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Disqualifications increase spells bad news for SMSFs

By Kathleen Conroy
March 11 2016
4 minute read

Contrary to popular opinion, failing to address the risk of disqualification could have implications for the individual long after they leave the SMSF sector.

The arsenal of weapons available to the Australian Taxation Office for dealing with non-compliance in the self-managed superannuation sector includes disqualifying an individual from acting as the trustee of an SMSF or as a director of the fund’s corporate trustee.

In the 12-month period ending 30 June 2015, the ATO disqualified 663 individuals. This is an increase of approximately 13 per cent from the preceding 12-month period (585 individuals disqualified) and more than double the number disqualified in the 2010-11 year (330 individuals).

Disqualification is an attractive option for the ATO. For obvious reasons and for reasons not immediately apparent to those who have not been caught in the disqualification net, it is not so good for the disqualified individual.


Disqualification under the Superannuation Industry (Supervision) Act 1993 (SISA) can arise by operation of the law or at the discretion of the Commissioner. This article concerns the latter scenario, specifically, where the Commissioner considers that an individual is “… not a fit and proper person to be a trustee … or a responsible officer of a body corporate that is a trustee …” (SISA, subsection 126A(3)).

Matters that the Commissioner will take into account when considering disqualification under s126A(3) include not only contraventions of the SISA but:

• matters “which go to establishing the character and repute of the person”;

• “non-compliance with other taxation laws”;

• the person’s conduct with respect to “laws dealing with financial responsibilities, honesty and business transactions”; and

• the person’s “honesty, competence, diligence, knowledge and ability, soundness of judgment, reputation and character”

(PS LA 2006/17, para 14).

Practical effects


Disqualification under subsection 126A(3) has effect from the date on which notice of the disqualification is given.

While the ATO advises that, “as a general rule, prior to disqualifying an individual the Commissioner should allow the individual to preserve their benefits (para 16, PS LA 2006/17), this is neither the law nor a “cast iron” guarantee to fund trustees. An individual may be the subject of a disqualification notice notwithstanding that as a consequence of the disqualification the fund is left without a trustee to attend to necessary or desirable actions (e.g., the lodging of tax returns for the fund, the conversion of the fund to a small APRA fund or the winding up of the fund).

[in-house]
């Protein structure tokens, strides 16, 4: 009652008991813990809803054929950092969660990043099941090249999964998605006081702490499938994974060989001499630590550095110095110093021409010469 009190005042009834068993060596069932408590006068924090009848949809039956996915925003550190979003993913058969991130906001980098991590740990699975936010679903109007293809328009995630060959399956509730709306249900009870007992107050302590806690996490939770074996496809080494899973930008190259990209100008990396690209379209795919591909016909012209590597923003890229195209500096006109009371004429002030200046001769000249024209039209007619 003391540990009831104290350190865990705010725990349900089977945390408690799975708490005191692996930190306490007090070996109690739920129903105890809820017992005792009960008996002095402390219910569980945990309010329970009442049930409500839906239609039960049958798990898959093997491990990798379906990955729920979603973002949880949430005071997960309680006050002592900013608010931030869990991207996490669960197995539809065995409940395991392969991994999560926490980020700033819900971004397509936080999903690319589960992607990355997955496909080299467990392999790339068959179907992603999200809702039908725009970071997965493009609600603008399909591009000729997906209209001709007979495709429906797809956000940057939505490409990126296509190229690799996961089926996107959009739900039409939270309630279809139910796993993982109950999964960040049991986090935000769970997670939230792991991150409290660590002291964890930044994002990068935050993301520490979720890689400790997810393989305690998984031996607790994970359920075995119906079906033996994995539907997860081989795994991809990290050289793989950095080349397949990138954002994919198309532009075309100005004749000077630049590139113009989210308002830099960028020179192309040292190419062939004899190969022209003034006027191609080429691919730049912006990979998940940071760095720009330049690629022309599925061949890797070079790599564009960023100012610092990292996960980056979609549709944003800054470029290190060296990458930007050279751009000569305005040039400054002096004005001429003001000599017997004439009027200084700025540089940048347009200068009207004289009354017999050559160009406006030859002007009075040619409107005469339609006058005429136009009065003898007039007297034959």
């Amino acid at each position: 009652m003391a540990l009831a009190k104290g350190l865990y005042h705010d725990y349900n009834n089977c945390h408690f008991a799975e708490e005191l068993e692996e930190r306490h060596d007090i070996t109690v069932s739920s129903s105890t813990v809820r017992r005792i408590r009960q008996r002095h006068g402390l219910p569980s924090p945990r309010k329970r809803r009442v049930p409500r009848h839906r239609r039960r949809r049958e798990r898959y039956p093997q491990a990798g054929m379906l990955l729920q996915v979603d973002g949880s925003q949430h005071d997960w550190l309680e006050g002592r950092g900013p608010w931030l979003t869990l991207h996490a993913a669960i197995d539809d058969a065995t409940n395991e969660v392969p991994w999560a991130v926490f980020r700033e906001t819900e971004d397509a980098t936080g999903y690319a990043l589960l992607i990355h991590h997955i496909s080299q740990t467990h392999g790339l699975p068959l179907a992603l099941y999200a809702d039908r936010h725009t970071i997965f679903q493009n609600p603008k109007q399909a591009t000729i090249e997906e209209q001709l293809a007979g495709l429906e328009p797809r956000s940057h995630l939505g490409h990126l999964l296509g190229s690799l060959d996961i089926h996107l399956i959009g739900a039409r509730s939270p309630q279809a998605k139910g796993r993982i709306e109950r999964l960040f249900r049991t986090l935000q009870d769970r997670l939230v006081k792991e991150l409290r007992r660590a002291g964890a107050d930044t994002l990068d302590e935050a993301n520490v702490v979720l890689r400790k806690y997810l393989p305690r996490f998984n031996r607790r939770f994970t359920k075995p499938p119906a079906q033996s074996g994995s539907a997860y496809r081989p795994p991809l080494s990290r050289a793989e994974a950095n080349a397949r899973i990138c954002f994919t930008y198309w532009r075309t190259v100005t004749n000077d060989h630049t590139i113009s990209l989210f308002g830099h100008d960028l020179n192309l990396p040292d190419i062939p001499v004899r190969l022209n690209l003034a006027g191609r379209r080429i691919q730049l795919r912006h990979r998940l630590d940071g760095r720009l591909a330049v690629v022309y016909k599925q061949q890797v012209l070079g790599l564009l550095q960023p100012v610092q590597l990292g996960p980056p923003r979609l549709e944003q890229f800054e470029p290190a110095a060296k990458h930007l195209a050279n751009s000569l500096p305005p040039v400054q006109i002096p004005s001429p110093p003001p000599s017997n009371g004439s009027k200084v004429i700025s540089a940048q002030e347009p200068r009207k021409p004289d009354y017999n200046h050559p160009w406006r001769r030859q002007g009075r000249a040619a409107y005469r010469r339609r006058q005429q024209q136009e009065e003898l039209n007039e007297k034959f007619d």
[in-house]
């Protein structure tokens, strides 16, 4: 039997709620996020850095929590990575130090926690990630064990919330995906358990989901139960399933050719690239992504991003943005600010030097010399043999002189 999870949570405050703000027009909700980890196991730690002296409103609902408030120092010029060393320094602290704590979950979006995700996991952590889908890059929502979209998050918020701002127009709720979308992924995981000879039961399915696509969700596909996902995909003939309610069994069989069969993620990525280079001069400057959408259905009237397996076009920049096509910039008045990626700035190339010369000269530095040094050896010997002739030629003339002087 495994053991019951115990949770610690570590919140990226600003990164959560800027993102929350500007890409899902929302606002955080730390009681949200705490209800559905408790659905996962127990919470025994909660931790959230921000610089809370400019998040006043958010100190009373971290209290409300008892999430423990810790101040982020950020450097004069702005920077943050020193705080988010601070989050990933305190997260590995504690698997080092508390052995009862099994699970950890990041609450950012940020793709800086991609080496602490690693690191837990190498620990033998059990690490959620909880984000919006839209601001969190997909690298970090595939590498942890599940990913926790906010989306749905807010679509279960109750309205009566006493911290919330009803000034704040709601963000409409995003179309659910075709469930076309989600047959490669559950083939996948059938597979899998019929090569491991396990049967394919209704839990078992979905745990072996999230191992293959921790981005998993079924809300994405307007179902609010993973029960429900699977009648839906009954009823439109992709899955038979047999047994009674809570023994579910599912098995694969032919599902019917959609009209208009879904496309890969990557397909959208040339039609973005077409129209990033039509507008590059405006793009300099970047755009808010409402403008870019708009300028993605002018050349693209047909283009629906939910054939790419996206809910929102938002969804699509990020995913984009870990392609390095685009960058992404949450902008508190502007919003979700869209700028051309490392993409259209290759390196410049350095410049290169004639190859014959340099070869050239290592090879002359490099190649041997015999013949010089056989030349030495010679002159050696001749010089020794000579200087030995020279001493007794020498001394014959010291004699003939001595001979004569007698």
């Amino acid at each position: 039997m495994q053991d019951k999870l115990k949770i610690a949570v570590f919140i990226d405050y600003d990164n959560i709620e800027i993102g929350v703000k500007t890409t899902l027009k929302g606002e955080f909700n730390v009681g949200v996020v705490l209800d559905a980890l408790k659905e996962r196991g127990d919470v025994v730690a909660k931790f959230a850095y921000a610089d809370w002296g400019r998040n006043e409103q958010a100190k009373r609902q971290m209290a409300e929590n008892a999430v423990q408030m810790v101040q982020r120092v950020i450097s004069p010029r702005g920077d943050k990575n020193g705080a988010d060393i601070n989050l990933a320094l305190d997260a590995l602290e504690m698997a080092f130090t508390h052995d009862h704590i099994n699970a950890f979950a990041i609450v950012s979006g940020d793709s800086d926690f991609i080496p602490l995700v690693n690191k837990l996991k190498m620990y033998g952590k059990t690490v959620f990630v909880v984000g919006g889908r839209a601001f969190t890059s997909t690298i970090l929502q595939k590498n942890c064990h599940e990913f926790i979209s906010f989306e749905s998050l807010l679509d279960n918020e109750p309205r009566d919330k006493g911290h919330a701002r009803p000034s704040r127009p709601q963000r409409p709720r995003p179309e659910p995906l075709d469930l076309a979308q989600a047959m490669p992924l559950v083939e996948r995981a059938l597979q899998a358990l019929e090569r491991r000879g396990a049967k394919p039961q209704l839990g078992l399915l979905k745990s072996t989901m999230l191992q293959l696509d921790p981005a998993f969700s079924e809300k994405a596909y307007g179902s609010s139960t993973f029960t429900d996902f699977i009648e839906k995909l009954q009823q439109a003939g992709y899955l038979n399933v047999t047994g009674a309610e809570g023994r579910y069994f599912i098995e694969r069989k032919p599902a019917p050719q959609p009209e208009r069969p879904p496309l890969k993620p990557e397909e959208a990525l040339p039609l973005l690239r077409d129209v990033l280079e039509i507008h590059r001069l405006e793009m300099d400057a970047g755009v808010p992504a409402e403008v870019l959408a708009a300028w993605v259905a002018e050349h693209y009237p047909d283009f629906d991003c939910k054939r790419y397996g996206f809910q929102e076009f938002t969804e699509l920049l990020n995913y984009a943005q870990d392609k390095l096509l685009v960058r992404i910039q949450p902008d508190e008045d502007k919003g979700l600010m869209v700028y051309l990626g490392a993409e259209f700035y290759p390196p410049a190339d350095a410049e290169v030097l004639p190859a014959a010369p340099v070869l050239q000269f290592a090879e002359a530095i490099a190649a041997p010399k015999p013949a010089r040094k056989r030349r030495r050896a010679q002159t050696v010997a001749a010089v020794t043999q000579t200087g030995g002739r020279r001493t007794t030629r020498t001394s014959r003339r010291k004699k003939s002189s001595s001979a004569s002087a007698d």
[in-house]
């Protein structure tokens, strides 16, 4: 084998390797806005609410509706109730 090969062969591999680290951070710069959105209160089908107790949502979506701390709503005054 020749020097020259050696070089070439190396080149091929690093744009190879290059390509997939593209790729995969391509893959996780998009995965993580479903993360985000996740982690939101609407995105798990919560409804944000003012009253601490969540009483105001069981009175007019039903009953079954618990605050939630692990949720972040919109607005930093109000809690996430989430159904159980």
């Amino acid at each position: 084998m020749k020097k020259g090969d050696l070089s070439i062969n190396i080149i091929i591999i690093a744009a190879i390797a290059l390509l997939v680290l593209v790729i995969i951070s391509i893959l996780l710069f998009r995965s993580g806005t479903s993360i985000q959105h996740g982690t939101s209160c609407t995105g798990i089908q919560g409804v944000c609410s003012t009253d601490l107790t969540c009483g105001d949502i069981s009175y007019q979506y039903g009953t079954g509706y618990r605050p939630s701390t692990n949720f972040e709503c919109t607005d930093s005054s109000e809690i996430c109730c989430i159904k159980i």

Disqualification will operate for an indefinite period, putting the onus on the disqualified individual to instigate the necessary dealings should the individual wish to have the disqualification revoked. This can be a time consuming, emotionally draining and expensive process.


It is an offence for an individual who knows that they are a disqualified person to act as the trustee of an SMSF, a responsible officer of a body corporate that is a trustee of an SMSF, an investment manager or a custodian of an SMSF (SISA, s126K). Penalties available for contravention of s126K of the SISA include (where applicable) two years’ imprisonment.

Where disqualification has left an SMSF without a trustee the ATO may issue a letter of comfort. One seen by this writer provides that the Commissioner will not commence investigation of “lawful acts” necessary to be undertaken to wind up the fund. (The use of the word “lawful” is, presumably, meant to refer to acts lawful but for the disqualification.) Any such letter is not a release from s126K of the SISA, so that, on the face of it, it puts the disqualified person in the position of either acting as a trustee in breach of the law – not an option that a lawyer can recommend - or relying on third parties to act on the instruction of a disqualified person.

“It wasn’t me”

If there is more than one trustee and the additional trustee(s) has not taken any active steps to prevent breaches of the SISA, or actively engaged with the ATO to explain their position to the ATO’s satisfaction, then the additional trustee(s) may find that they, too, are the subject of a disqualification notice. That is, “head in the sand” = guilty.


On decision to disqualify, the ATO will issue a notice to the “target” individual. The notice will state the target’s name, include a statement to the effect that, in the view of the ATO, you have contravened the law and will be published in the Government Notices Gazette. The Gazette is published electronically and can be easily accessed by an internet search. Put another way, if you are disqualified an online search against your name will – in the usual course – reveal to the world at large (including employers, colleagues, clients, family and friends) your disqualified and “law breaker” status.

A disqualification may be revoked in certain circumstances. A revocation will also be published. However, there is no obligation on the ATO to remove the original disqualification decision from the world wide web.


Sometimes things go wrong in life. If they go wrong in SMSF administration the individuals in charge of the SMSF at the time would be well served to proceed on the basis that they may be in the frame for disqualification by the Commissioner, and get a suitably qualified professional on board to address that possible outcome. Failing to address that possibility properly and in a timely manner could end up being a mistake the expense of which will sit with the impugned individual long after that individual has abandoned any desire for engagement with the SMSF sector.

Kathleen Conroy, partner, Gadens